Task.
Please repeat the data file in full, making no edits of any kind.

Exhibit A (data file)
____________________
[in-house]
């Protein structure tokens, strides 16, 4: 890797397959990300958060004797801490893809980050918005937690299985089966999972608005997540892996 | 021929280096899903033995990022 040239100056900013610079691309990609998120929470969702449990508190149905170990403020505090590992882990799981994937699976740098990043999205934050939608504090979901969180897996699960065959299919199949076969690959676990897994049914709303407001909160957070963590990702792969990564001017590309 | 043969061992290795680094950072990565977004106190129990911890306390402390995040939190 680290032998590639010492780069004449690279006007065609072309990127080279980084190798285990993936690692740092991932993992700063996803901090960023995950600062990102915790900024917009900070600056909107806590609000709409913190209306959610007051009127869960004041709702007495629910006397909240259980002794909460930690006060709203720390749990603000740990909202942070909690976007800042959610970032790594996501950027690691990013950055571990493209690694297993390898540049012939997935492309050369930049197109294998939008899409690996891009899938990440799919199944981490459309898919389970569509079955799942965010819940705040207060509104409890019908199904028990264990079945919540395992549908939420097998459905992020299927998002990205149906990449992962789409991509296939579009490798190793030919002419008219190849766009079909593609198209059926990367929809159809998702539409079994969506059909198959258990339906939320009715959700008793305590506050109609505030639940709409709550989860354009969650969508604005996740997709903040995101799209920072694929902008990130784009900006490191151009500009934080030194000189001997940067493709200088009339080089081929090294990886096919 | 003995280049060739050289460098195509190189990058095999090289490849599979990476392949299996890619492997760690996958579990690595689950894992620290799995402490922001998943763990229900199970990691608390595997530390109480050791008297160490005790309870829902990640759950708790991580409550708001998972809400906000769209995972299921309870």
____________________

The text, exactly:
[in-house]
């Protein structure tokens, strides 16, 4: 890797397959990300958060004797801490893809980050918005937690299985089966999972608005997540892996 | 021929280096899903033995990022 040239100056900013610079691309990609998120929470969702449990508190149905170990403020505090590992882990799981994937699976740098990043999205934050939608504090979901969180897996699960065959299919199949076969690959676990897994049914709303407001909160957070963590990702792969990564001017590309 | 043969061992290795680094950072990565977004106190129990911890306390402390995040939190 680290032998590639010492780069004449690279006007065609072309990127080279980084190798285990993936690692740092991932993992700063996803901090960023995950600062990102915790900024917009900070600056909107806590609000709409913190209306959610007051009127869960004041709702007495629910006397909240259980002794909460930690006060709203720390749990603000740990909202942070909690976007800042959610970032790594996501950027690691990013950055571990493209690694297993390898540049012939997935492309050369930049197109294998939008899409690996891009899938990440799919199944981490459309898919389970569509079955799942965010819940705040207060509104409890019908199904028990264990079945919540395992549908939420097998459905992020299927998002990205149906990449992962789409991509296939579009490798190793030919002419008219190849766009079909593609198209059926990367929809159809998702539409079994969506059909198959258990339906939320009715959700008793305590506050109609505030639940709409709550989860354009969650969508604005996740997709903040995101799209920072694929902008990130784009900006490191151009500009934080030194000189001997940067493709200088009339080089081929090294990886096919 | 003995280049060739050289460098195509190189990058095999090289490849599979990476392949299996890619492997760690996958579990690595689950894992620290799995402490922001998943763990229900199970990691608390595997530390109480050791008297160490005790309870829902990640759950708790991580409550708001998972809400906000769209995972299921309870």